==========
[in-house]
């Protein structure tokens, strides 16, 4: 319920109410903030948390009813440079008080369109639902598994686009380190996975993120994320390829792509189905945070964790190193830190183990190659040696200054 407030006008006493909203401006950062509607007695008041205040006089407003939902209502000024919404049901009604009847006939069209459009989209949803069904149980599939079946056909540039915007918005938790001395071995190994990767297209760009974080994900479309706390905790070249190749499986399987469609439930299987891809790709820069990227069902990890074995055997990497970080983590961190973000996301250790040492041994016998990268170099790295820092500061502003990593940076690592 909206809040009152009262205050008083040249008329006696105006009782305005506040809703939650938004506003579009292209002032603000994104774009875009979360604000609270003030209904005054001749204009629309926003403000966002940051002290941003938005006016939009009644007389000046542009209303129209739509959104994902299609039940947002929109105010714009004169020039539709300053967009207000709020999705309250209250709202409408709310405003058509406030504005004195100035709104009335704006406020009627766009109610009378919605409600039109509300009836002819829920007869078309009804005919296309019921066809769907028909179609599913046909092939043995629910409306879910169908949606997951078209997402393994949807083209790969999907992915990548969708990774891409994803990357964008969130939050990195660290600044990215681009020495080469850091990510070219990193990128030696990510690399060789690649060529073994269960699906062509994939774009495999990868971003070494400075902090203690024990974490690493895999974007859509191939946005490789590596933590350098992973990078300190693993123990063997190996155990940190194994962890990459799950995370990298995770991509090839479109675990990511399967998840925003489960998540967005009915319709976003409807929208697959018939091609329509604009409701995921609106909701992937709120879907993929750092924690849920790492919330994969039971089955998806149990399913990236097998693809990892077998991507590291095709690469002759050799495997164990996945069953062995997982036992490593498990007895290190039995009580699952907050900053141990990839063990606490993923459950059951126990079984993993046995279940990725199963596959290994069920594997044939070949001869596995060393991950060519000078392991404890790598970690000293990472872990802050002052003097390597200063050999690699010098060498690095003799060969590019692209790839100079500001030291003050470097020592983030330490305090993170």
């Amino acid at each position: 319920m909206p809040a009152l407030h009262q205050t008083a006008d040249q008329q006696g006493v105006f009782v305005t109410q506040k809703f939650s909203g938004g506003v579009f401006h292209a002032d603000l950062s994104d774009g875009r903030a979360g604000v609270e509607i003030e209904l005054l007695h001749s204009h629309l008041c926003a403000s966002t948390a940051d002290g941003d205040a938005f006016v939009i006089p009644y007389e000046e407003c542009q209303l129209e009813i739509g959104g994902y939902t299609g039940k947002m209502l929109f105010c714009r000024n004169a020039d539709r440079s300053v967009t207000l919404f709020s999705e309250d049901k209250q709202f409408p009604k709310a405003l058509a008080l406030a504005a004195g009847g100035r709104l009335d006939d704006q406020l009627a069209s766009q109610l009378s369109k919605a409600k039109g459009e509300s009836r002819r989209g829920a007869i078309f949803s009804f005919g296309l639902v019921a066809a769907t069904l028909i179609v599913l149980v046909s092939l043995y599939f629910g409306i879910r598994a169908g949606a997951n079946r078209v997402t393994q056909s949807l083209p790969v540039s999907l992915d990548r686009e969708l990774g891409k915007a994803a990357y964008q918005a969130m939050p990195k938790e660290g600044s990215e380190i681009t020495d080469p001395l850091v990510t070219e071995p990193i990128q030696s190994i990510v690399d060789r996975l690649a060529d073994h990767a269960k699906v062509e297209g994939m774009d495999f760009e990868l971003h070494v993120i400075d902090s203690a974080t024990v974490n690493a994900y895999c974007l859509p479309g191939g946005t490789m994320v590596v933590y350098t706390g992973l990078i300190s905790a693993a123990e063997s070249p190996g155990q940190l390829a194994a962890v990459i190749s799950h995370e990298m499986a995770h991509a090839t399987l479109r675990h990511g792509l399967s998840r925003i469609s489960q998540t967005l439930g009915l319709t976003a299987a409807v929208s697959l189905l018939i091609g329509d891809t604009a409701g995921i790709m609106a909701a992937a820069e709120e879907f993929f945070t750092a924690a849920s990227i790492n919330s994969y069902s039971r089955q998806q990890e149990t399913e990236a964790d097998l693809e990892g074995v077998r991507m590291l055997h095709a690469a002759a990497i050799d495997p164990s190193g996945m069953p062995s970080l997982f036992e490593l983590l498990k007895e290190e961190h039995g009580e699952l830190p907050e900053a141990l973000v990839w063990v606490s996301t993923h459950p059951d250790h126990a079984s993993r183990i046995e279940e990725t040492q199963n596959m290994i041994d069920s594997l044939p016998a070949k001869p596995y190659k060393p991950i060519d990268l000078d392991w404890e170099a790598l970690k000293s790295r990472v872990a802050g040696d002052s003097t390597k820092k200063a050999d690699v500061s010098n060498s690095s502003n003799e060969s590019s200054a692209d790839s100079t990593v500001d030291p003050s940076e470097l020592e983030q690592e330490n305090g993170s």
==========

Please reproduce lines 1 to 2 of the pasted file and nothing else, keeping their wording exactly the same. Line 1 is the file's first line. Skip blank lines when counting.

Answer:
[in-house]
């Protein structure tokens, strides 16, 4: 319920109410903030948390009813440079008080369109639902598994686009380190996975993120994320390829792509189905945070964790190193830190183990190659040696200054 407030006008006493909203401006950062509607007695008041205040006089407003939902209502000024919404049901009604009847006939069209459009989209949803069904149980599939079946056909540039915007918005938790001395071995190994990767297209760009974080994900479309706390905790070249190749499986399987469609439930299987891809790709820069990227069902990890074995055997990497970080983590961190973000996301250790040492041994016998990268170099790295820092500061502003990593940076690592 909206809040009152009262205050008083040249008329006696105006009782305005506040809703939650938004506003579009292209002032603000994104774009875009979360604000609270003030209904005054001749204009629309926003403000966002940051002290941003938005006016939009009644007389000046542009209303129209739509959104994902299609039940947002929109105010714009004169020039539709300053967009207000709020999705309250209250709202409408709310405003058509406030504005004195100035709104009335704006406020009627766009109610009378919605409600039109509300009836002819829920007869078309009804005919296309019921066809769907028909179609599913046909092939043995629910409306879910169908949606997951078209997402393994949807083209790969999907992915990548969708990774891409994803990357964008969130939050990195660290600044990215681009020495080469850091990510070219990193990128030696990510690399060789690649060529073994269960699906062509994939774009495999990868971003070494400075902090203690024990974490690493895999974007859509191939946005490789590596933590350098992973990078300190693993123990063997190996155990940190194994962890990459799950995370990298995770991509090839479109675990990511399967998840925003489960998540967005009915319709976003409807929208697959018939091609329509604009409701995921609106909701992937709120879907993929750092924690849920790492919330994969039971089955998806149990399913990236097998693809990892077998991507590291095709690469002759050799495997164990996945069953062995997982036992490593498990007895290190039995009580699952907050900053141990990839063990606490993923459950059951126990079984993993046995279940990725199963596959290994069920594997044939070949001869596995060393991950060519000078392991404890790598970690000293990472872990802050002052003097390597200063050999690699010098060498690095003799060969590019692209790839100079500001030291003050470097020592983030330490305090993170």